AOS 93, Coastal Rivers Conservation Trust Partner for Summer School
Above: AOS 93 students explore nature on Bristol Consolidated School trails, guided by instructor Heather Hardy, during a field trip on Aug. 7. Other activities on the field trip included making art with objects found in nature, a scavenger hunt, and education about local plants and insects. (Dylan Burmeister photo)
Article by Dylan Burmeister in The Lincoln County News
September 7, 2023
Prior to school kicking off for the year, AOS 93 and Coastal Rivers Conservation Trust partnered to create a new, hands-on opportunity for local students enrolled in summer school. For four Fridays, students took all-day field trips to local parks and trails, where they experienced “a full day of outdoor education and nature programming,” said Sarah Gladu, Coastal Rivers’ director of education and citizen science.
During the series, students visited the Library Park Preserve and Plummer Point in South Bristol, Pemaquid Beach, and the Bristol Recreation Trail, located at Bristol Consolidated School. Buses picked up students and brought them to the park or preserve where they would be spending the day.
“We wanted kids to spend time learning outdoors and discovering some of the amazing places in their own communities,” AOS 93 Assistant Superintendent Tara McKechnie said.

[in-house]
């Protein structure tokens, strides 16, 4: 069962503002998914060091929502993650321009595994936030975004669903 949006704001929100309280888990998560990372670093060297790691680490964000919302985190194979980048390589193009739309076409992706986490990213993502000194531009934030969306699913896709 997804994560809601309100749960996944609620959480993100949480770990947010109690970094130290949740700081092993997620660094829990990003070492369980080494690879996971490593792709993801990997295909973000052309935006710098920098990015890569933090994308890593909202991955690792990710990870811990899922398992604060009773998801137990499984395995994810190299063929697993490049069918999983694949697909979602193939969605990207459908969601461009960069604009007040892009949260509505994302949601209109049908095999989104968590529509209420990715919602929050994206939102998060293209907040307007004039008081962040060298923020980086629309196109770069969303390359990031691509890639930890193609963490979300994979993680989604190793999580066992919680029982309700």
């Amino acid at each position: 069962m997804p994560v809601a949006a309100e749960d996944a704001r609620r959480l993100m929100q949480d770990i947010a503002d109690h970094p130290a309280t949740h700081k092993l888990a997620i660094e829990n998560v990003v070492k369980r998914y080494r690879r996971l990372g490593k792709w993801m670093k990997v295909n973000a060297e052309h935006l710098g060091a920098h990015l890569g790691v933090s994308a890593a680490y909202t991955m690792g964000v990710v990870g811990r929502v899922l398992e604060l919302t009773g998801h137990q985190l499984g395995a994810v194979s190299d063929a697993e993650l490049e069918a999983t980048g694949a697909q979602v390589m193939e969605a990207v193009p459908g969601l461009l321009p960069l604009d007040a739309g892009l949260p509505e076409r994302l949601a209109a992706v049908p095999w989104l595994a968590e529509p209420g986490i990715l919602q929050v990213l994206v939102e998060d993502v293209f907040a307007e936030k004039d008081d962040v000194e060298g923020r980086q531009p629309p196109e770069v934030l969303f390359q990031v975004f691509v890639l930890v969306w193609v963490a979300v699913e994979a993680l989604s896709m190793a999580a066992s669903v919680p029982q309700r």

Five Coastal Rivers educators led the excursions and summer school staff from AOS 93 was present for support, according to Gladu. AOS 93 consists of Bremen, Bristol, Damariscotta, Jefferson, Nobleboro, Newcastle, and South Bristol.
“They had a lot of different types of activities that they were involved with,” Gladu said. “The instructors kept them very busy exploring on the shore, exploring in the woods, and experiencing a lot of different habitats within a very small region.”
Gladu said that there had been around 50 students registered in grades 1-8, but that the program had an average attendance of 35.
“It was a very multidisciplinary type of program,” she said. “Providing both context- (and) place-based learning, and hands-on learning all at thesame time makes learning a lot more accessible to young people.”
While Coastal Rivers is involved with outdoor education programs year-round, this is the first time it has been connected to a summer school program, Gladu said.
“The instructors get to know the kids a bit, and they get to see them for several Fridays in a row,” she said. “That provides the kids with a certain level of comfort and confidence.”
The educators worked to incorporate math and reading into the program, and taught students about different plants, animals, and insects that could be found in the ecosystems they visited.
“Because this is a selected group of students who need enrichment anyway, it’s a way to provide academic and community-based enrichment,” Gladu said. “These are the kids who need to learn what applied science and applied math is. Many of them struggle in some classes, so we did a lot of integrating basic math skills and graphing and literature introductions.”
Gladu added that there is value in hands-on learning, which allows students to experience education with “all five senses, which is much different than being in a classroom.”